Sometimes system flexibility makes the solution complicated 😉 . Imagine a ‘simple’ situation that you have a system in which a client can define new attribute and assign multiple values to it. Later, the client can assign these values to the Customers. If you do not plan to develop new attributes’ set every time a client wants to make a change, you will need to prepare a ‘dynamic’ structure in the database. Structure can be represented in the dataset as shown in the diagram below.


Let’s assume that your client asked you to add a new feature – marketing campaign. Business wants to filter groups of Customers by multiple attributes’ values selected from UI. Set of Customers is large – let’s say one million Customers. Each Customer has been assigned about one hundred attributes’ values. Let’s say the marketing campaign will use three attributes’ values – e.g. give me all students living in Europe with ‘married’ status. The goal is to write SQL query to handle such multi-choice – to present results on UI fast. The first solution we can propose is to build a dynamic query with multiple joins by CustomerId. Such a query can look like this.

SELECT cav1.CustomerId
FROM [dbo].[CustomerAttributeValue] cav1
INNER JOIN [dbo].[CustomerAttributeValue] cav2
ON cav1.CustomerId=cav2.CustomerId
INNER JOIN [dbo].[CustomerAttributeValue] cav3
ON cav1.CustomerId=cav3.CustomerId
WHERE cav1.AttributeValueId=1
AND cav2.AttributeValueId=2
AND cav3.AttributeValueId=3
GROUP BY cav1.CustomerId

This solution looks rather complicated. SQL query will be generated at application level. Each new attribute value will create new JOIN. Query engine needs to work hard too. The database will have to do a lot of seeks in indexes. Each attribute value is an extra seek. Then, all returned Customers have to be joined. See the execution plan.These red branches do not look well.

My solution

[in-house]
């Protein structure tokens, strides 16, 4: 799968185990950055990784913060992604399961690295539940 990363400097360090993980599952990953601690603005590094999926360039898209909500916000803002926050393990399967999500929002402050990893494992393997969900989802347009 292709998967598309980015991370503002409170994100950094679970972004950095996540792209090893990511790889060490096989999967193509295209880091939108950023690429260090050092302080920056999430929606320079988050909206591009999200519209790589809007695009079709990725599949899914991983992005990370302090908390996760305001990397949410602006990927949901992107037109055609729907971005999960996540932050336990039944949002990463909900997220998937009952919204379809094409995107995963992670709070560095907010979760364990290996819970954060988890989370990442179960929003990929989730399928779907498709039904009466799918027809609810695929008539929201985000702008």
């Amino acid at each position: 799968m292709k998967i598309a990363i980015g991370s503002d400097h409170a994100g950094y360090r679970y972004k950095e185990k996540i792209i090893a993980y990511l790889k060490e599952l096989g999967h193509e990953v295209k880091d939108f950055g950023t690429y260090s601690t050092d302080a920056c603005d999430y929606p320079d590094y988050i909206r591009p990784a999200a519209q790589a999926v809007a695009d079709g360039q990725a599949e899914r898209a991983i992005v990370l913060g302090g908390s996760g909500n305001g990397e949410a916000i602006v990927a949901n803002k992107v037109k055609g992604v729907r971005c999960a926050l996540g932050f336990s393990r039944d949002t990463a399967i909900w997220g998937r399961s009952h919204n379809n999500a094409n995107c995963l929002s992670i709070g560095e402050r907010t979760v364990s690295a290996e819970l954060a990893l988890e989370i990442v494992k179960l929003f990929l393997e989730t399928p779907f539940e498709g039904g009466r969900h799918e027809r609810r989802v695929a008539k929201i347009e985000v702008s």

The trick I want to share with you is to use HAVING instead of JOIN. If you want to filter out Customers with specific Y attributes values, you should expect Customers times Y records for those Customers who belong to a defined set. What does it mean? When you group results by CustomerId, you should be interested only in those Customers who have exactly Y count of records in returned set. The database query can look as follows:

DECLARE @TmpAttributeValue TABLE 

DECLARE @RecordsCount INT

INSERT INTO @TmpAttributeValue

SELECT @RecordsCount=COUNT(1) 
FROM @TmpAttributeValue

SELECT cav.CustomerId
FROM [dbo].[CustomerAttributeValue] cav
INNER JOIN @TmpAttributeValue tav
ON tav.Id=cav.AttributeValueId
GROUP BY cav.CustomerId
HAVING COUNT(cav.CustomerId)=@RecordsCount

The @TmpAttributeValue can be an array parameter given to stored procedure. You have only single Index Seek, so your huge CustomerAttributeValue table with about 100 million records is sought once.

Sort in the execution plan can look a little scary. But the truth is that if the CustomerAttributeValue table is already sorted by AttributeValueId then by CustomerId, filtered out records are already sorted. I have tested this solution at production and the database returned records in milliseconds.
Remember that this action is executed by super user, so it is not called too often. But if you can make their live easier by a simple trick, why not to do this 😉